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Ideas for a catered Lebanese meal?

Anyone ever ordered a quantity of food from a Lebanese restaurant in Brooklyn? If you liked it, please tell me where it is. I'm looking for someplace to order shawarma, tabouleh, baba ghanoush, etc. for a large dinner party. Thanks.

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  1. A friend had Sahadi's, the middle eastern grocer on Atlantic Avenue, cater a dinner several years ago and was quite pleased. Not surprised, as the items I get from their deli are usually very good. See the link below for their catering menu. No shewarma, and I've never seen it in the store, but it's probably worth asking them. I know they have the shewarma spices, because that's where I buy mine. Good luck.


    1. I know D'vine taste in park slope does catering. It is a gourmet lebanese deli not a restaurant almost the same as Sahardi.You should check it out by trying a sample of their food first before ordering.

      1. The Sahadis are Lebanese Christians, and do excellent catering. The food is authentic and well prepared, and they are so wonderful to deal with.

        We went to a large party they catered last yuear and enjoyed everything.

        5 Replies
        1. re: Fleur

          Lebanese christians and muslims alike have the same cuisine. being Arab I can tell you that Sahadi's delhi food is catered for American taste and is not as good as the food you would find in bay ridge where it is more geared for Lebanese and Arabs. I do agree that they have a very good business sense and that their shop is great.

          1. re: bebe

            Where in Bay Ridge do you recommend? And how do they compare to D'vine Taste, which I think is much better than Sahadi's (as much as I love Sahadi's)?

            1. re: rose water

              Tanoreen...is it Lebanese, I think so. Delicious food, I don't know if they cater though. Lots of old posts on this place. It's in Bay Ridge.

              1. re: prunefeet


                (by the way, Rawia is from Nazareth and is Palestinian... but it would be splitting hairs, as the food is very close to Lebanese... unless rose water goes and tells me otherwise).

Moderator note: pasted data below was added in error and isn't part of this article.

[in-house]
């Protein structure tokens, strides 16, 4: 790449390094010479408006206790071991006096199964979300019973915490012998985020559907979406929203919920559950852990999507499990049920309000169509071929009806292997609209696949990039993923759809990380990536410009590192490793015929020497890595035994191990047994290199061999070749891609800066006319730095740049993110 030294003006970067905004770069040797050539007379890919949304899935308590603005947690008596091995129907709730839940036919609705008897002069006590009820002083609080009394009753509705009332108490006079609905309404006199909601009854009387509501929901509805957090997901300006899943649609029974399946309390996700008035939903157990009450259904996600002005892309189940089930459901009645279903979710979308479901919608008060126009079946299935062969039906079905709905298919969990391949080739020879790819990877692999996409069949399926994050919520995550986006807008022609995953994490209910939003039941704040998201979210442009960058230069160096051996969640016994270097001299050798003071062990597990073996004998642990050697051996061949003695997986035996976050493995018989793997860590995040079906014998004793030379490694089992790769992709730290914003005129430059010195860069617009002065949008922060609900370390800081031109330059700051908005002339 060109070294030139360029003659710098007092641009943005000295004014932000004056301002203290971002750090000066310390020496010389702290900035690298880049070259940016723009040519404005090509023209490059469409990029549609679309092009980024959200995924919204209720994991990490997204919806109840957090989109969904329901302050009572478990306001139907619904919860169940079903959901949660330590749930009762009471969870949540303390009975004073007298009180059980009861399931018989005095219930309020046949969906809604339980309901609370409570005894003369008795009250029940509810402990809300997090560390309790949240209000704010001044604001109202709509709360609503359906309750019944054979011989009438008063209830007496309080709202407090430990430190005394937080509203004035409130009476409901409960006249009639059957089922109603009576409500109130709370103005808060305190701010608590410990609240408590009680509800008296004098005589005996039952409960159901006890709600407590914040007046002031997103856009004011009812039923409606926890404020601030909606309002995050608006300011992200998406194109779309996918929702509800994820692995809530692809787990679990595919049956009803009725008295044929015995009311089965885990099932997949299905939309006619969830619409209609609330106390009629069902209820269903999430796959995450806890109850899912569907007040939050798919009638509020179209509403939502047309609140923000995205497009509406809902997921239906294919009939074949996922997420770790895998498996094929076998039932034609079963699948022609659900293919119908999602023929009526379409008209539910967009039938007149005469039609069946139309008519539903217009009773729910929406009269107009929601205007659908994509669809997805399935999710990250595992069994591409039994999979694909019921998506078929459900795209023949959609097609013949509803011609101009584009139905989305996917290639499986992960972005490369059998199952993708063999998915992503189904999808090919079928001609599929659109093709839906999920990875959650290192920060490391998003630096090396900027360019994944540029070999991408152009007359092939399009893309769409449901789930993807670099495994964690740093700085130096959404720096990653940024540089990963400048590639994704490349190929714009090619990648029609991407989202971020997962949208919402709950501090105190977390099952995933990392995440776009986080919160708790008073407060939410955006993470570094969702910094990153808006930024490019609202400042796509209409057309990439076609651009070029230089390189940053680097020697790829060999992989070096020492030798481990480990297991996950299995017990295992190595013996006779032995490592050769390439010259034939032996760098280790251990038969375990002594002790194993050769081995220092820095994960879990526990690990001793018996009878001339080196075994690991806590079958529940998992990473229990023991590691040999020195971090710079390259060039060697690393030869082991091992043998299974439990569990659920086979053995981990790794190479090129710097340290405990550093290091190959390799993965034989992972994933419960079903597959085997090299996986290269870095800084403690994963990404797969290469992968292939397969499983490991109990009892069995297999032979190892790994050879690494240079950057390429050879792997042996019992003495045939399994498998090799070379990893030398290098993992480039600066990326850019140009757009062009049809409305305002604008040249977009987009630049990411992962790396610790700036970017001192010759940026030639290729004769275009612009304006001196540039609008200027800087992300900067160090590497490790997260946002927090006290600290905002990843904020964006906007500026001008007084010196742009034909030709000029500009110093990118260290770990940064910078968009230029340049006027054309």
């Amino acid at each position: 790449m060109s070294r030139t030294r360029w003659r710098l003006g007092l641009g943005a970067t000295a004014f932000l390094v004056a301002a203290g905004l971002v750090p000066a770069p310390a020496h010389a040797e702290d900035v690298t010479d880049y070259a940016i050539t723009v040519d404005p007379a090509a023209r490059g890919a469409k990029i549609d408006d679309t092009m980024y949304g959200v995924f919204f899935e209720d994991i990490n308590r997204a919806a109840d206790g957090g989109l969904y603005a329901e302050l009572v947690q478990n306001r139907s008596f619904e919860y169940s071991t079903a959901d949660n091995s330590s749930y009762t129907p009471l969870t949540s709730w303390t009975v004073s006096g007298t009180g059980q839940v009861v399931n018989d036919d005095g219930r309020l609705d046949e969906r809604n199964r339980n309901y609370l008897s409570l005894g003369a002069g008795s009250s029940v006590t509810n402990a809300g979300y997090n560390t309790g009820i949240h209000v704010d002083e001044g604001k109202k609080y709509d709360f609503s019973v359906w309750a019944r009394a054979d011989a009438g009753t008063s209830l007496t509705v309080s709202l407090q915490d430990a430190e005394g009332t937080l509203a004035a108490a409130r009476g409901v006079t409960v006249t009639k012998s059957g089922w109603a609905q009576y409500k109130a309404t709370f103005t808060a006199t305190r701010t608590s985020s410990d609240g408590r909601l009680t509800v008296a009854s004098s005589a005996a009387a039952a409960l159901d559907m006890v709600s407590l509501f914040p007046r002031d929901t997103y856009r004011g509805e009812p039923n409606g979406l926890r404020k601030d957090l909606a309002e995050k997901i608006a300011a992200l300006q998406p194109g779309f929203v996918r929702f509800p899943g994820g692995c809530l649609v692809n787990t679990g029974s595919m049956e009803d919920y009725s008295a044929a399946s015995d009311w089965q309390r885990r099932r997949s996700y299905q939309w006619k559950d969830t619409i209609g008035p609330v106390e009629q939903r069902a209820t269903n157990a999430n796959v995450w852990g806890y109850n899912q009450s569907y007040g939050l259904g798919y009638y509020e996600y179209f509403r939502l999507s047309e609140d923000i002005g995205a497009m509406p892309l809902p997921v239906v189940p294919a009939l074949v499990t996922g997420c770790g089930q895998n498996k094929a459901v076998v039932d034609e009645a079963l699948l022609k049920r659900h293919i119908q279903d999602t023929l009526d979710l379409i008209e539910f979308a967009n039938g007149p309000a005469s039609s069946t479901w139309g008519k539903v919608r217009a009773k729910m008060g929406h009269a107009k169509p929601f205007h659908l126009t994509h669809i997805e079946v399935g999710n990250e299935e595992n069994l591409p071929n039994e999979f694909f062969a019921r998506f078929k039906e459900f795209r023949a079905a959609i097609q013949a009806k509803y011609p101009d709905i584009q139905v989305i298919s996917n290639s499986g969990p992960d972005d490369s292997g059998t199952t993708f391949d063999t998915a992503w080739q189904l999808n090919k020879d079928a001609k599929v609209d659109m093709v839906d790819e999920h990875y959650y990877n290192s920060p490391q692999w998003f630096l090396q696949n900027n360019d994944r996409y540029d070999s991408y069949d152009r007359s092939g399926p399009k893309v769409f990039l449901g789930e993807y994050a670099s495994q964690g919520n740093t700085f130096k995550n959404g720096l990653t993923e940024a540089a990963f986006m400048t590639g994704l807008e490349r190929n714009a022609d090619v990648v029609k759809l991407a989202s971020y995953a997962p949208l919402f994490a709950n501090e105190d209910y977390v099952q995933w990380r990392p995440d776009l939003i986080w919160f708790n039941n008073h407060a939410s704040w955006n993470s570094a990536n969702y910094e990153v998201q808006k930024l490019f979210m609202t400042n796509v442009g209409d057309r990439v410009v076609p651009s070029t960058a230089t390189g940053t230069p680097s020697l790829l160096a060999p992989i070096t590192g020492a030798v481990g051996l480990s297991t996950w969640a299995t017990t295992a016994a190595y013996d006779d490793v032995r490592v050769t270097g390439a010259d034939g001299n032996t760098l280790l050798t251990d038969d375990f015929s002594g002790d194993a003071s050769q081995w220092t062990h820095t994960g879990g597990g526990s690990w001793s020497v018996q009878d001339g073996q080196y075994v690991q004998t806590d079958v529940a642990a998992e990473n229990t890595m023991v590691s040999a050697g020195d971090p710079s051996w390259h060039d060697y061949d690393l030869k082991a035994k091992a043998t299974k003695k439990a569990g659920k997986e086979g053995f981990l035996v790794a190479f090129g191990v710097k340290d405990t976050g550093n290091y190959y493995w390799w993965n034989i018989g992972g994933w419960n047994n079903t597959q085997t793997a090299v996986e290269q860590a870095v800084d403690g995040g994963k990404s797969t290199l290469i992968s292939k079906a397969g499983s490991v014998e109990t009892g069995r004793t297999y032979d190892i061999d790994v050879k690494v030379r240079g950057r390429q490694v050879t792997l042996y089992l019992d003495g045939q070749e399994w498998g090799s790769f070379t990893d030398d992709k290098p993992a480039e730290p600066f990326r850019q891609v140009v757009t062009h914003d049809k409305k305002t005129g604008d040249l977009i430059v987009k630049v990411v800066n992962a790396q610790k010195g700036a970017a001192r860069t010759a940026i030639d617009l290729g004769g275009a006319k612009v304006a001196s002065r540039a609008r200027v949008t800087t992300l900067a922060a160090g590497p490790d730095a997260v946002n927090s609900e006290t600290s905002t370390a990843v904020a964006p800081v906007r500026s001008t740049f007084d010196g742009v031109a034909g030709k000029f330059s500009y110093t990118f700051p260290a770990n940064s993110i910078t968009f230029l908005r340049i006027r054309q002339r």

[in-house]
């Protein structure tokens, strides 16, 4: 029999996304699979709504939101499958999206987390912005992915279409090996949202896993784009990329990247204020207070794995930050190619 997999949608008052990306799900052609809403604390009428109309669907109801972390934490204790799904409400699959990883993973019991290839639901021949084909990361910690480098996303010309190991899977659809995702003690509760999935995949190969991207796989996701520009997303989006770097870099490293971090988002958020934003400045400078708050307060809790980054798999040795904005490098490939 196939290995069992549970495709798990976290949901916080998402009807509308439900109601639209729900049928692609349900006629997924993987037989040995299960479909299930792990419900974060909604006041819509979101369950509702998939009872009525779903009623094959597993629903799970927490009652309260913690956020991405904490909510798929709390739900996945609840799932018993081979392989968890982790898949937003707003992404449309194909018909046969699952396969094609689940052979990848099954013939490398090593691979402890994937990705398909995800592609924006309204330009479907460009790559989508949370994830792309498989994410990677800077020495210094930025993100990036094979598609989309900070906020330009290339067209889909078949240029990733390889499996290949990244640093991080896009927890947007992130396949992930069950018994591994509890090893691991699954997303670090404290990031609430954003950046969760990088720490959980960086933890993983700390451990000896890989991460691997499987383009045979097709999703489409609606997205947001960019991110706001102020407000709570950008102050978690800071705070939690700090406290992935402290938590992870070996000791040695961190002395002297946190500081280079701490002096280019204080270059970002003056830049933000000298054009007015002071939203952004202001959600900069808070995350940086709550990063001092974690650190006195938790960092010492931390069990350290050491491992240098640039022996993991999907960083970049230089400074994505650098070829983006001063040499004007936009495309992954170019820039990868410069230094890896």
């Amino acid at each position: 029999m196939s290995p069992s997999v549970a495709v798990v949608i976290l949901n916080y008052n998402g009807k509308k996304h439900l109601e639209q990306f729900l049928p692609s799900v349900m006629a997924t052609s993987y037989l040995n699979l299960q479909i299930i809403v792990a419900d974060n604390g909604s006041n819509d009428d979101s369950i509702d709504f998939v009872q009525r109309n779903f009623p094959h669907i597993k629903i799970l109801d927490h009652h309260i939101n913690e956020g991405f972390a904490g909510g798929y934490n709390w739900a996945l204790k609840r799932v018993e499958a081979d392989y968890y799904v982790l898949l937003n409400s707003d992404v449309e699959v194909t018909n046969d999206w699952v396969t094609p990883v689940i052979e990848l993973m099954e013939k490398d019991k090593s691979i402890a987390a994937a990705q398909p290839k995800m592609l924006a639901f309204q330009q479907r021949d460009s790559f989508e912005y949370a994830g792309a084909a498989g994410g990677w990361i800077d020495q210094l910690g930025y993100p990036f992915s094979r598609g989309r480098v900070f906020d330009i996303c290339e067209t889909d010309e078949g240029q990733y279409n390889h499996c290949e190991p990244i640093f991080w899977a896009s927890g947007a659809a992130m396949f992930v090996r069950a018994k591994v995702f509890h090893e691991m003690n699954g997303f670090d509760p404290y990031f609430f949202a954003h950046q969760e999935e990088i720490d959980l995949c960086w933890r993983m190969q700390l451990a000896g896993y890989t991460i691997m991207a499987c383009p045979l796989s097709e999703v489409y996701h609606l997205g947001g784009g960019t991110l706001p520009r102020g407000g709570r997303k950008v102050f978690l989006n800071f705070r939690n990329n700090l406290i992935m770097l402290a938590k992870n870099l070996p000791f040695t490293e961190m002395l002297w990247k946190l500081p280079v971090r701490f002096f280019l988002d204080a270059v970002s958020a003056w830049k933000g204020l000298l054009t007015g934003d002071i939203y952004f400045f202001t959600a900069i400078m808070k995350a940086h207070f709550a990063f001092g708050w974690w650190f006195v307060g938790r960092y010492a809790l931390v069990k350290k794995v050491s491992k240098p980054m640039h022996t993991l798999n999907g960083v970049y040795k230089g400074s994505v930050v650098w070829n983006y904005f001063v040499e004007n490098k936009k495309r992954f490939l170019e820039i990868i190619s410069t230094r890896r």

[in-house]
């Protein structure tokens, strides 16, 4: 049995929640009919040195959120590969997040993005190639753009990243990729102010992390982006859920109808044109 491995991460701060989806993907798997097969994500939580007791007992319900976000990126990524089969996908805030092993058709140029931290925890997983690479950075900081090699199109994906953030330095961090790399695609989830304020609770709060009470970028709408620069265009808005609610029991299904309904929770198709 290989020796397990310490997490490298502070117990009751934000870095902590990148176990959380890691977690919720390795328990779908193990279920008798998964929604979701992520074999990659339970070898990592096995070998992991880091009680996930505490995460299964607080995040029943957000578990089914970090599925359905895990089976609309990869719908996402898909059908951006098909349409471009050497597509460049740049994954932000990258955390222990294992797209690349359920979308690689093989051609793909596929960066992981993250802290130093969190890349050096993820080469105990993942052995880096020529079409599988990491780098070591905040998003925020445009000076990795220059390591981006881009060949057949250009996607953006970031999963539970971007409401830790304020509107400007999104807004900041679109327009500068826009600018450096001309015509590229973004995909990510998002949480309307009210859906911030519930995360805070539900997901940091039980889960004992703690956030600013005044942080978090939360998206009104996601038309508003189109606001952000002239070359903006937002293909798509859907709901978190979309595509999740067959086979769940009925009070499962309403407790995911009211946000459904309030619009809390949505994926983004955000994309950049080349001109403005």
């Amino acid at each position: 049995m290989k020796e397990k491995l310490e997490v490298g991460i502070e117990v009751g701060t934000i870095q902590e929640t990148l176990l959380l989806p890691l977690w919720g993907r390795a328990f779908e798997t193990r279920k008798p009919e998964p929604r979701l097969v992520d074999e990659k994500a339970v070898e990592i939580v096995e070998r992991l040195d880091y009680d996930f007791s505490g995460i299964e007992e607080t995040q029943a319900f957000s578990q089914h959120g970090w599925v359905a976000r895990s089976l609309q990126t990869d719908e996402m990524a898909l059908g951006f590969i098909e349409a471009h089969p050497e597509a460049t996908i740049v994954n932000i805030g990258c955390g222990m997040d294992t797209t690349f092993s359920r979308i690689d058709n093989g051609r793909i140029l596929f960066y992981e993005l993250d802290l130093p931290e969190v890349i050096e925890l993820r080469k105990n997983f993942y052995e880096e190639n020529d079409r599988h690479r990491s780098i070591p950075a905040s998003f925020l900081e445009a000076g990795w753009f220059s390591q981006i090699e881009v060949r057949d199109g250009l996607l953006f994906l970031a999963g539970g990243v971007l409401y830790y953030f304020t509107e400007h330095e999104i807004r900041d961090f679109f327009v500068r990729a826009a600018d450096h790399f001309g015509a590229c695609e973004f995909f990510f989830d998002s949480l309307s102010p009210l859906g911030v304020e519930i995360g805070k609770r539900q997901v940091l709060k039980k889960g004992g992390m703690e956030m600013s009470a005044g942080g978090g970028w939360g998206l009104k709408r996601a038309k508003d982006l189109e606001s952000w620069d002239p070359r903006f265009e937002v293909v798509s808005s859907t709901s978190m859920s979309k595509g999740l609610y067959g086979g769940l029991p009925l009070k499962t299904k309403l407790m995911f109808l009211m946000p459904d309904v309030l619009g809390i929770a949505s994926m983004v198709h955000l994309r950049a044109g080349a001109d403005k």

oops... didn't see welle's post below.

          1. Thanks for all the ideas. I think I'm going to try D'Vine as it's the closest.

            1 Reply
            1. re: ardnaxela

              Let us know how you like it. I had the treat of eating loads of food from D'vine Taste this weekend, courtesy of ramen girl, who recommended it above. Incredibly smokey flavored baba gannoush, delicious garlicky tahini, and a luscious leg of lamb covered in spices and loads of garlic were particular highlights, and god were they good! (Made better by ramen girl's incredible grilling skill, of course!)

              D'Vine Taste
              150 7th Ave, Brooklyn, NY 11215

            2. All good suggestions, but I'd go to Tanoreen in Bay Ridge for a very special bit of Lebanese cuisine catered.

              3 Replies
              1. re: pitu

                If you do choose Tanoreen, make sure you can pick the food up or have it delivered way ahead of time. I had them cater a party for me and the party was ruined as I spent the first hour and a half of the party on the phone with them trying to figure out where my food was.

                1. re: chowkitty

                  well, THAT'S a drag! was it delicious once you got it?
                  I love that place...

                2. re: pitu

                  Tanoreen is not Lebanese, but Palestinian, in case the OP or the guests care.

                3. I think the food from the Family Store on 3rd Ave and Bay Ridge Ave AKA: 69th St, is great!. I don't know if they cater, but they make delicious stuff..